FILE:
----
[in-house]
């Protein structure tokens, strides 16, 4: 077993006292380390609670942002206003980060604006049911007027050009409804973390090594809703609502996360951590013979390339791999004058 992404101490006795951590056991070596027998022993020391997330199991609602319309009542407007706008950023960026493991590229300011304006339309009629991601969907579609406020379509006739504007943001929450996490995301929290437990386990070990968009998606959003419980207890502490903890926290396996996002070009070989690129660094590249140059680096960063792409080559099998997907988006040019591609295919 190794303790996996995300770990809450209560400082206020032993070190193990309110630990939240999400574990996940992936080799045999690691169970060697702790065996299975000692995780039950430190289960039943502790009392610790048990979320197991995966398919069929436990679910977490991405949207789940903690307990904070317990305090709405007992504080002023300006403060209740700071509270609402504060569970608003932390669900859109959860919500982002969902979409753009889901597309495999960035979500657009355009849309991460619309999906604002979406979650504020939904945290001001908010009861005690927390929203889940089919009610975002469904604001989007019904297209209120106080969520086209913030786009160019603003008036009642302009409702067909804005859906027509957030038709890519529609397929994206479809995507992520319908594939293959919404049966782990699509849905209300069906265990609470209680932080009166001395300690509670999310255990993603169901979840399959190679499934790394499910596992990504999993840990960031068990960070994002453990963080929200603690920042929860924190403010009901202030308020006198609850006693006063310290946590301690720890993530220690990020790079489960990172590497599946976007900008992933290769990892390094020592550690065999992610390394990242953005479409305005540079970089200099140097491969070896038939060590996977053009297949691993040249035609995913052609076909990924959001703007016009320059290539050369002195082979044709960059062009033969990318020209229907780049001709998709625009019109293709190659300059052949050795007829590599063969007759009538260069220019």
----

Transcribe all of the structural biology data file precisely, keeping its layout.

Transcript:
[in-house]
């Protein structure tokens, strides 16, 4: 077993006292380390609670942002206003980060604006049911007027050009409804973390090594809703609502996360951590013979390339791999004058 992404101490006795951590056991070596027998022993020391997330199991609602319309009542407007706008950023960026493991590229300011304006339309009629991601969907579609406020379509006739504007943001929450996490995301929290437990386990070990968009998606959003419980207890502490903890926290396996996002070009070989690129660094590249140059680096960063792409080559099998997907988006040019591609295919 190794303790996996995300770990809450209560400082206020032993070190193990309110630990939240999400574990996940992936080799045999690691169970060697702790065996299975000692995780039950430190289960039943502790009392610790048990979320197991995966398919069929436990679910977490991405949207789940903690307990904070317990305090709405007992504080002023300006403060209740700071509270609402504060569970608003932390669900859109959860919500982002969902979409753009889901597309495999960035979500657009355009849309991460619309999906604002979406979650504020939904945290001001908010009861005690927390929203889940089919009610975002469904604001989007019904297209209120106080969520086209913030786009160019603003008036009642302009409702067909804005859906027509957030038709890519529609397929994206479809995507992520319908594939293959919404049966782990699509849905209300069906265990609470209680932080009166001395300690509670999310255990993603169901979840399959190679499934790394499910596992990504999993840990960031068990960070994002453990963080929200603690920042929860924190403010009901202030308020006198609850006693006063310290946590301690720890993530220690990020790079489960990172590497599946976007900008992933290769990892390094020592550690065999992610390394990242953005479409305005540079970089200099140097491969070896038939060590996977053009297949691993040249035609995913052609076909990924959001703007016009320059290539050369002195082979044709960059062009033969990318020209229907780049001709998709625009019109293709190659300059052949050795007829590599063969007759009538260069220019």